And don't believe for a minute that the NHL teams will generously lower their ticket prices down to AHL and ECHL levels to bring back the fans. After all, they have to recoup their losses somehow, don't they?
A lengthy lockout by the league of its players comes at the wrong time. With roughly half the teams struggling at the gate and TV ratings almost non-existent thanks to the current ploddingly dull on-ice product, the NHL is making a precarious situation worse. If they pursue the scenario envisioned by Brooks, they'll all but ensure their demise.
As Strachan pointed out in a recent article, there's a possibility a lengthy lockout could give rise to a European "superleague", which could rob the NHL of many of it's best European players.
Strachan cited money availability, easier travel schedules, number of venues and competing broadcasting bids that could make such a league a viable rival to the NHL.
If the NHL teams shackle themselves with their hard-line cap, a rival European league would be able to bid competitively for the top NHL Euro talent. Strachan also points out that such a league could also tempt some of the top North American players if the talent pool and contracts were as good as the NHL product.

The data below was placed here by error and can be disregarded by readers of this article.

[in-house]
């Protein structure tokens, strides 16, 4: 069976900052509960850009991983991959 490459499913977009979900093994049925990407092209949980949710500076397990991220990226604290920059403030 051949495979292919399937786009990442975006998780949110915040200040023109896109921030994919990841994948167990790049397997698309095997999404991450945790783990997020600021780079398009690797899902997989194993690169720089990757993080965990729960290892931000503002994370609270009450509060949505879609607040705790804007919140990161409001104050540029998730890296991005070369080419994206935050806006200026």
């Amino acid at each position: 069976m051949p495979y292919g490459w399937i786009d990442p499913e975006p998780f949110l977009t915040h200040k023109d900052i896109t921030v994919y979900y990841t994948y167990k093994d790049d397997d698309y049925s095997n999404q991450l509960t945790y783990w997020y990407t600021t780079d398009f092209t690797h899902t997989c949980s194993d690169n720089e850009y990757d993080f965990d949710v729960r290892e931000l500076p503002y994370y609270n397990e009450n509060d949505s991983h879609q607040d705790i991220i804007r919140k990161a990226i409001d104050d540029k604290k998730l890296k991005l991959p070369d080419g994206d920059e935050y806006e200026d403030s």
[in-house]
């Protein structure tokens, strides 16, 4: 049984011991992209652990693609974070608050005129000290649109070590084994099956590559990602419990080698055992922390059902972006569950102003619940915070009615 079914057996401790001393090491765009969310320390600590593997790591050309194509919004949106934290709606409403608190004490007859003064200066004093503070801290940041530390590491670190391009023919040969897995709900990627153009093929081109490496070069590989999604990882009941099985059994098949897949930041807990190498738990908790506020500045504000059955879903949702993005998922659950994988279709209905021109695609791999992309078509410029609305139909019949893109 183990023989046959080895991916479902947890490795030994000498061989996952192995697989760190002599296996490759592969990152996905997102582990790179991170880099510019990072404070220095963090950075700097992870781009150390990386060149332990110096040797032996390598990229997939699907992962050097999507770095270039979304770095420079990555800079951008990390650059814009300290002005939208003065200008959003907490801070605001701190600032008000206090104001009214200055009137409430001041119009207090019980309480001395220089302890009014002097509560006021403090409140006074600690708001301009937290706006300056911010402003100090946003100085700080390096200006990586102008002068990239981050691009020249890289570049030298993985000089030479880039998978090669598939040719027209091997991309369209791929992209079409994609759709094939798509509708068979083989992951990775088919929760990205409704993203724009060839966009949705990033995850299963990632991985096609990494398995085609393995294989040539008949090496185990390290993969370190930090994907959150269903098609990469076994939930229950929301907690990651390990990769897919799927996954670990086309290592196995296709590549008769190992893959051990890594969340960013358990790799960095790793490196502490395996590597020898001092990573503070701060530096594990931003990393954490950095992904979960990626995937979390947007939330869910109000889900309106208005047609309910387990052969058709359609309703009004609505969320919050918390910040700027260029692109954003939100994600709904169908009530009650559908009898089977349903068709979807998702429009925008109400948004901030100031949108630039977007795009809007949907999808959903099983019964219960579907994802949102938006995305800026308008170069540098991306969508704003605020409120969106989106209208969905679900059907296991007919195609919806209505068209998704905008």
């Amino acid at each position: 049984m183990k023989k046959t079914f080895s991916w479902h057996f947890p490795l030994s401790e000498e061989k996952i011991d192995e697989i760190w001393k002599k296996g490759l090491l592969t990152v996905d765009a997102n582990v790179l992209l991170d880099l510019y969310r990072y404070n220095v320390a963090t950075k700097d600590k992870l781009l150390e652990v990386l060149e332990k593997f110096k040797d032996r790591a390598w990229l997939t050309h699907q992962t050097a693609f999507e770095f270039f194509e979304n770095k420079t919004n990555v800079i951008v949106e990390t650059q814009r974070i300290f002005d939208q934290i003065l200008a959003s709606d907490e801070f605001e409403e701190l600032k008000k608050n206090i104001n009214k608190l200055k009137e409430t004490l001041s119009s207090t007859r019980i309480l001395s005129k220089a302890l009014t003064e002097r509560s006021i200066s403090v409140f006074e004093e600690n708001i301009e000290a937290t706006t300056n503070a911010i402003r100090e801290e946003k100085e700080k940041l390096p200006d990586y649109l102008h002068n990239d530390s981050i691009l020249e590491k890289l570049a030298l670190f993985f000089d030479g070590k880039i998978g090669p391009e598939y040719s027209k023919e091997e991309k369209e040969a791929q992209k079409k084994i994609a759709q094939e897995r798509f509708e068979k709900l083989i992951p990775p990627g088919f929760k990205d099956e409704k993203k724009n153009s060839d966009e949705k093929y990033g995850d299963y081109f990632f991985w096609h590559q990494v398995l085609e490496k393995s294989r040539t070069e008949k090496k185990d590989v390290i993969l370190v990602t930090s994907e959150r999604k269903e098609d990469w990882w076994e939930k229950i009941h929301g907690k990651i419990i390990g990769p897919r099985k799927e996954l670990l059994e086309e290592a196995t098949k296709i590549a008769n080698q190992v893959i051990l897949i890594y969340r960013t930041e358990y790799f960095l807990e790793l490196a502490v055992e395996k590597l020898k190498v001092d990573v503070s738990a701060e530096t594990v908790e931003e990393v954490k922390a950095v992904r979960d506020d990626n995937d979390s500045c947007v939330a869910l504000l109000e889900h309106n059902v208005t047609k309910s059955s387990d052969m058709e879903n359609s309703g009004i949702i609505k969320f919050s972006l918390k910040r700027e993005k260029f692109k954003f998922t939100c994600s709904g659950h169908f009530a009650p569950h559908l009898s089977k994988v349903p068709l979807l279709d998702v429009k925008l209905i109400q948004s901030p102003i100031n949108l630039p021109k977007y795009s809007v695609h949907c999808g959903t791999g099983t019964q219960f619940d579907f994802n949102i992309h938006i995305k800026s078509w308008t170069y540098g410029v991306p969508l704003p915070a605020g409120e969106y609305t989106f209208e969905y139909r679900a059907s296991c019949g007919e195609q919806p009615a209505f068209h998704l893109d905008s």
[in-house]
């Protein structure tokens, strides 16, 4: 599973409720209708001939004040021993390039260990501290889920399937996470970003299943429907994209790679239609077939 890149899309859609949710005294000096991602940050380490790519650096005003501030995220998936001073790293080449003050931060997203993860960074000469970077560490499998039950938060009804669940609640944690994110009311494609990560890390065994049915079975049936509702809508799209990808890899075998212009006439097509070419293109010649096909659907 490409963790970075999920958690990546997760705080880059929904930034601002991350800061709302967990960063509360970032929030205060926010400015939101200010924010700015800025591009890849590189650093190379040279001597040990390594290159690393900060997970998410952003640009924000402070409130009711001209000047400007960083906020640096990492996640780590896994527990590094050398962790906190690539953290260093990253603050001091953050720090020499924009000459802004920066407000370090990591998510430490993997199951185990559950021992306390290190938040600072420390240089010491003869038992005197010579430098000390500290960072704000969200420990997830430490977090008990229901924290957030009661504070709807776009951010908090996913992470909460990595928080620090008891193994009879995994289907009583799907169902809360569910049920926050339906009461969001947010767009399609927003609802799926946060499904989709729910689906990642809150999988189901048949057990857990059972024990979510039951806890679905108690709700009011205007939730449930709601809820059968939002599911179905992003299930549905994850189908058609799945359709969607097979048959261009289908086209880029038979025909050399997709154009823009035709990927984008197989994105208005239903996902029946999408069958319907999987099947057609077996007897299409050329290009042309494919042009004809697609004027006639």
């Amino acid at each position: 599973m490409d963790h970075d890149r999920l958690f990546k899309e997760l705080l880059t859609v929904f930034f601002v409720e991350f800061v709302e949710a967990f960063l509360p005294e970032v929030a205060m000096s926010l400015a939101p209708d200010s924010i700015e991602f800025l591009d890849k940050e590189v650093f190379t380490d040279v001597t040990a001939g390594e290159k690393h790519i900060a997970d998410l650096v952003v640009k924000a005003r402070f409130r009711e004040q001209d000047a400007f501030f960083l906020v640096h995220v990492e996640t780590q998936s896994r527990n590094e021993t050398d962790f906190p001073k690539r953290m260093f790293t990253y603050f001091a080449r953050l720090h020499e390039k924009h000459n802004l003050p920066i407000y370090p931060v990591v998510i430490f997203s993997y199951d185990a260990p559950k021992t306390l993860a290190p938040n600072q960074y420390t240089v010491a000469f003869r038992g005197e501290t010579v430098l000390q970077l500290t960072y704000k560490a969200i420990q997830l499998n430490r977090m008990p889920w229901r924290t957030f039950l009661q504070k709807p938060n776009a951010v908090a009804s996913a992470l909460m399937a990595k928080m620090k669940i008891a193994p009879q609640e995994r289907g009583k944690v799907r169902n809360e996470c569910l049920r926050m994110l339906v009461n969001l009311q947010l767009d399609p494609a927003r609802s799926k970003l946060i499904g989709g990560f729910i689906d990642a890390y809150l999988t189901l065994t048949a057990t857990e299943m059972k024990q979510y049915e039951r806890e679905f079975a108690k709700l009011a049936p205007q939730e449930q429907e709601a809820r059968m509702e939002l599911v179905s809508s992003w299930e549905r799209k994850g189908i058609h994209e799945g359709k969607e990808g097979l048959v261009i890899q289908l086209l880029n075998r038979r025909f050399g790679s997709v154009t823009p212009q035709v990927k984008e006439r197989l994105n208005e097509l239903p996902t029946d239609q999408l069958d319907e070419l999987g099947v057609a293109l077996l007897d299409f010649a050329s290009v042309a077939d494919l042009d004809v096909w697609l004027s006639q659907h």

With that kind of potential competition, teams would be under tremendous pressure to find ways around a hard cap system to ensure they could retain their top European players. You can bet signing bonuses would see to that.
And don't believe for a minute the European players wouldn't use that kind of leverage to extract a better contract from their parent NHL clubs. Just ask fans of the Buffalo Sabres, who just saw defenceman Dmitri Kalinin use that very tactic to get a better deal, and that's without a rival European superleague in place.
A lengthy lockout will also likely spell the end for some NHL franchises. Some may be from teams who came into existance during the 1990s expansion boom, and some will likely come from teams with a lengthier history.
After all, if some owners claim they'll lose less money by shutting down rather than playing the upcoming season, how can they expect to remain viable under cost certainty?
It's all just so stupid, and that's why I believe the current NHL braintrust has learned nothing from their mistakes of the past. Rather than trying to achieve a working partnership with their players union to come up with a reasonable system, they're trying to burn down the village in order to save it.
Stupid, stupid, stupid....